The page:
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Peter Barton View Drop Down
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Post Options Post Options   Quote Peter Barton Quote  Post ReplyReply Direct Link To This Post Posted: 07 Sep 20 at 2:23pm
Originally posted by andymck

.... The talk from the nationals is that the 5 fleet was made up of a lot of sailors who originally entered as a 7...

Andy

To clarify, it was just 3 of the 47 RS Aero 5s, not 'a lot'. Non of those late changers featured highly in the overall results.
The flexibility is there to boost participation (travelling, starting and finishing races), enjoyment and safety and has been there since our early Championships. Going forwards the Class will give thought to restricting late rig changes to just those struggling at the back of the fleet, to control any title hunter banditry. 

Of course this was more of an issue in the RS Aero 7 fleet with 7 good RS Aero 9 sailors joining. However with two larger near equal 47 & 57 boat fleets the Race Officer was delighted and the racing was extra competitive in the RS Aero 7s. With a mix of conditions over 4 days it all evened out pretty well.
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Post Options Post Options   Quote Sam.Spoons Quote  Post ReplyReply Direct Link To This Post Posted: 07 Sep 20 at 3:43pm
Originally posted by Peter Barton

Originally posted by Sam.Spoons

....To me the Aero looks like a lightweights boat so the big sail can't sufficiently compensate for the extra 40kg of displacement... 

I would be very wary of forming an opinion on 'looks', rather than the evidence of testing.
RS Aero 5 sailors regularly beaten by RS Aero 9 sailors on PY in light winds would disagree with you.
The RS Aero 9 gets going just fine, heavy sailors included, in light winds. Technique and sailor skill takes precedence.

Forgive me for imprecise language, my use of the word 'looks' in this case is shorthand for 'my impression, derived from reading about the Aero, it's specifications and looking at them on the foreshore and on the water'. No argument that technique and skill are far more important and, as you say, when class racing the playing field is level.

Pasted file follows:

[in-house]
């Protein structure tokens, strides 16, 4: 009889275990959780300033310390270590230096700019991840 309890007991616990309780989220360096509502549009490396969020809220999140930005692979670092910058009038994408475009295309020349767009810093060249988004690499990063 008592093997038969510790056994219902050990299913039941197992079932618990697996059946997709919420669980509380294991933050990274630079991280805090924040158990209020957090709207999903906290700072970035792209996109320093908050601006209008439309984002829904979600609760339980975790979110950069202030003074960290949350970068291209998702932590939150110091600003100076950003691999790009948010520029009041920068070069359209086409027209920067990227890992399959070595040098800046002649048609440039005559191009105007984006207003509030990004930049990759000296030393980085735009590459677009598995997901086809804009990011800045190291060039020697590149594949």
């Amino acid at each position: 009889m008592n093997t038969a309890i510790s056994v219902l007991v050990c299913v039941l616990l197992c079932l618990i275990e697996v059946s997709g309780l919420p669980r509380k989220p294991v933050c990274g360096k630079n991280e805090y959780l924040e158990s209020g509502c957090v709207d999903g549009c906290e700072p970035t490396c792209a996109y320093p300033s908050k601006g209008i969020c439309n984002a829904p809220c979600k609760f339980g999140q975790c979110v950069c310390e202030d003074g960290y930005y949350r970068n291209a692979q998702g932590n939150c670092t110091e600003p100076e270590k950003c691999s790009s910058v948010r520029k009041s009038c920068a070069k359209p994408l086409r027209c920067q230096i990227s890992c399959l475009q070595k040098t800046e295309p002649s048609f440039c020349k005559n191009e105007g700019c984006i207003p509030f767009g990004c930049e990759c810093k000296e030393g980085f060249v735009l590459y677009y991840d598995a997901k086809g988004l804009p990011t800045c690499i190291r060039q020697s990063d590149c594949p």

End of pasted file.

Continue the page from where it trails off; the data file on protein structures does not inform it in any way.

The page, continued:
Don't take my observations as being critical of the Aero either, had my budget being larger three years ago, when I was looking for a singlehander, I think I would probably have bought one.

As a long time (and moderately successful) Raceboard sailor I get the lightweight hull and multiple sail sizes concept but agree with Cirrus that bigger is not automatically better (had my regional series adopted the IYRU 9.5m sail rather than continuing to race 7.5m I would have retired completely rather than just from the occasional National that I did prior to the change).


Edited by Sam.Spoons - 07 Sep 20 at 3:43pm
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Post Options Post Options   Quote Paramedic Quote  Post ReplyReply Direct Link To This Post Posted: 07 Sep 20 at 3:47pm
Originally posted by Peter Barton

 
Surely the ability of a hull to carry weight is more a function of the hull design shape and size rather than its weight. Ultimately it is the all up total weight (boat + sailor) that needs to be considered in terms off 'carrying' ability.
'Overpowering' is not an issue until the breeze is up and a heavier sailor is then more able to deal with that. Before then the extra power does help with initiating speed and acceleration.


So, your boat weights say 50 kilos. we have a hobbit helm who also weighs 50 kilos. We also have a helm who weighs 75 kilos. He is sailing at a 25% weight disadvantage.

Let's take a boat that weighs 75 kilos. and the same two helms. The heavier helm now has a 17.75% disadvantage by my (very quick, please forgive me if i'm wrong) maths.

Thats one reason why the lighter a boat is the harder it is to make it carry weight. Your variable (crew) weight is a larger portion of the whole package and it can be reduced easily and legally by changing the sailor. I think its more of a problem for two person boats, but it must also apply here.




Edited by Paramedic - 07 Sep 20 at 3:48pm
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Post Options Post Options   Quote Sam.Spoons Quote  Post ReplyReply Direct Link To This Post Posted: 07 Sep 20 at 4:19pm
I think the hull shape is what makes a boat a good or otherwise weight carrier, a 61kg Phantom is a better weight carrier than a 60kg Laser, they weigh the same but nobody is going to suggest that the Phantom is a great boat for lightweights or the Laser is ideal for big lads. Even if you put a 6m rig on a Phant or a 9m rig on a Laser they still wouldn't be.




Edited by Sam.Spoons - 07 Sep 20 at 4:20pm